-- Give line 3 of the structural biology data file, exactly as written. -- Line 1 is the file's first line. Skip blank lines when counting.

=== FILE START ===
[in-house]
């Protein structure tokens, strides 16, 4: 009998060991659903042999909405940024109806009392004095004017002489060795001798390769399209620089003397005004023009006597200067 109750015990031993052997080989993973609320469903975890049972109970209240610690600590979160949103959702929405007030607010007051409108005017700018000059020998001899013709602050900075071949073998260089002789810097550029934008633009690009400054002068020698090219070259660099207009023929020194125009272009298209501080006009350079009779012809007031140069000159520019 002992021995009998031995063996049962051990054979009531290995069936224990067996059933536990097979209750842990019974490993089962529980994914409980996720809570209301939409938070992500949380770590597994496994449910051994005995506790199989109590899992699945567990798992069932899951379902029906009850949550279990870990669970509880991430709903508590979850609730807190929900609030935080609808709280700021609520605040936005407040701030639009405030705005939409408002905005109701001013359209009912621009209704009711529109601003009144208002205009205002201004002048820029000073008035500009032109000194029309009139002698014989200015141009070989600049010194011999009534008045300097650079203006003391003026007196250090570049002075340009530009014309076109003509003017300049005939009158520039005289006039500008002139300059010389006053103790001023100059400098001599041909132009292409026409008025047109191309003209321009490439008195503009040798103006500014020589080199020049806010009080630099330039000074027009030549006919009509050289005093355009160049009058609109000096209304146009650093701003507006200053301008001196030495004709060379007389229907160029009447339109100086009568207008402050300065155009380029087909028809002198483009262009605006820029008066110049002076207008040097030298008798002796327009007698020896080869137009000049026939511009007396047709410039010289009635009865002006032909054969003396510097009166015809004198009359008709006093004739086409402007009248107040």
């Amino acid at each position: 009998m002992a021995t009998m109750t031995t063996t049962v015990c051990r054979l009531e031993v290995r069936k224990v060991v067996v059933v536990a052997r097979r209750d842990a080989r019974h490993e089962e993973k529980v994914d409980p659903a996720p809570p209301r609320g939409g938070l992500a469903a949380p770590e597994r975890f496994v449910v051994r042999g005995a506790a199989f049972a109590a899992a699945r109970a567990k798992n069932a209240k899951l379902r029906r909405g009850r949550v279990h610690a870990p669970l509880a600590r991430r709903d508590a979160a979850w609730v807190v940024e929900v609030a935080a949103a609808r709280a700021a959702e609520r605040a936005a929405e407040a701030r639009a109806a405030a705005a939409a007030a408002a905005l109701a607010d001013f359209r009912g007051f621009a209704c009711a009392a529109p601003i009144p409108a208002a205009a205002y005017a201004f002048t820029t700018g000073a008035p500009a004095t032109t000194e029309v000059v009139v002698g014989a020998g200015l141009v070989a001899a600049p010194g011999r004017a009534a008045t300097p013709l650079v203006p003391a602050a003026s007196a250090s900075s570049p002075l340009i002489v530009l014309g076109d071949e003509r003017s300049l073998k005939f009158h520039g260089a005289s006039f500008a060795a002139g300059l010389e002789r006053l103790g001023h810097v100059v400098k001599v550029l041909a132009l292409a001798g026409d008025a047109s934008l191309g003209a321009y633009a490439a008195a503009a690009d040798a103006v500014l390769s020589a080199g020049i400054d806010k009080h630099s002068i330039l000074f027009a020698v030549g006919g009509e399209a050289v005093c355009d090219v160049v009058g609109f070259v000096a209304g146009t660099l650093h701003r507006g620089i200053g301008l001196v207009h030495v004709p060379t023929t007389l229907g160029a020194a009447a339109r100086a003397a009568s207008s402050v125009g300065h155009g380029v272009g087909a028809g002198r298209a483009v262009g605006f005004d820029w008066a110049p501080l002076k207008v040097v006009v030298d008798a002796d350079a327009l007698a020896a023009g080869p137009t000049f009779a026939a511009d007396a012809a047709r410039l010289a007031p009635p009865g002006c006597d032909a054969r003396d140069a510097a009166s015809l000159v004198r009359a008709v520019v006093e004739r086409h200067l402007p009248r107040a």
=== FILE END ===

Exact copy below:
């Amino acid at each position: 009998m002992a021995t009998m109750t031995t063996t049962v015990c051990r054979l009531e031993v290995r069936k224990v060991v067996v059933v536990a052997r097979r209750d842990a080989r019974h490993e089962e993973k529980v994914d409980p659903a996720p809570p209301r609320g939409g938070l992500a469903a949380p770590e597994r975890f496994v449910v051994r042999g005995a506790a199989f049972a109590a899992a699945r109970a567990k798992n069932a209240k899951l379902r029906r909405g009850r949550v279990h610690a870990p669970l509880a600590r991430r709903d508590a979160a979850w609730v807190v940024e929900v609030a935080a949103a609808r709280a700021a959702e609520r605040a936005a929405e407040a701030r639009a109806a405030a705005a939409a007030a408002a905005l109701a607010d001013f359209r009912g007051f621009a209704c009711a009392a529109p601003i009144p409108a208002a205009a205002y005017a201004f002048t820029t700018g000073a008035p500009a004095t032109t000194e029309v000059v009139v002698g014989a020998g200015l141009v070989a001899a600049p010194g011999r004017a009534a008045t300097p013709l650079v203006p003391a602050a003026s007196a250090s900075s570049p002075l340009i002489v530009l014309g076109d071949e003509r003017s300049l073998k005939f009158h520039g260089a005289s006039f500008a060795a002139g300059l010389e002789r006053l103790g001023h810097v100059v400098k001599v550029l041909a132009l292409a001798g026409d008025a047109s934008l191309g003209a321009y633009a490439a008195a503009a690009d040798a103006v500014l390769s020589a080199g020049i400054d806010k009080h630099s002068i330039l000074f027009a020698v030549g006919g009509e399209a050289v005093c355009d090219v160049v009058g609109f070259v000096a209304g146009t660099l650093h701003r507006g620089i200053g301008l001196v207009h030495v004709p060379t023929t007389l229907g160029a020194a009447a339109r100086a003397a009568s207008s402050v125009g300065h155009g380029v272009g087909a028809g002198r298209a483009v262009g605006f005004d820029w008066a110049p501080l002076k207008v040097v006009v030298d008798a002796d350079a327009l007698a020896a023009g080869p137009t000049f009779a026939a511009d007396a012809a047709r410039l010289a007031p009635p009865g002006c006597d032909a054969r003396d140069a510097a009166s015809l000159v004198r009359a008709v520019v006093e004739r086409h200067l402007p009248r107040a």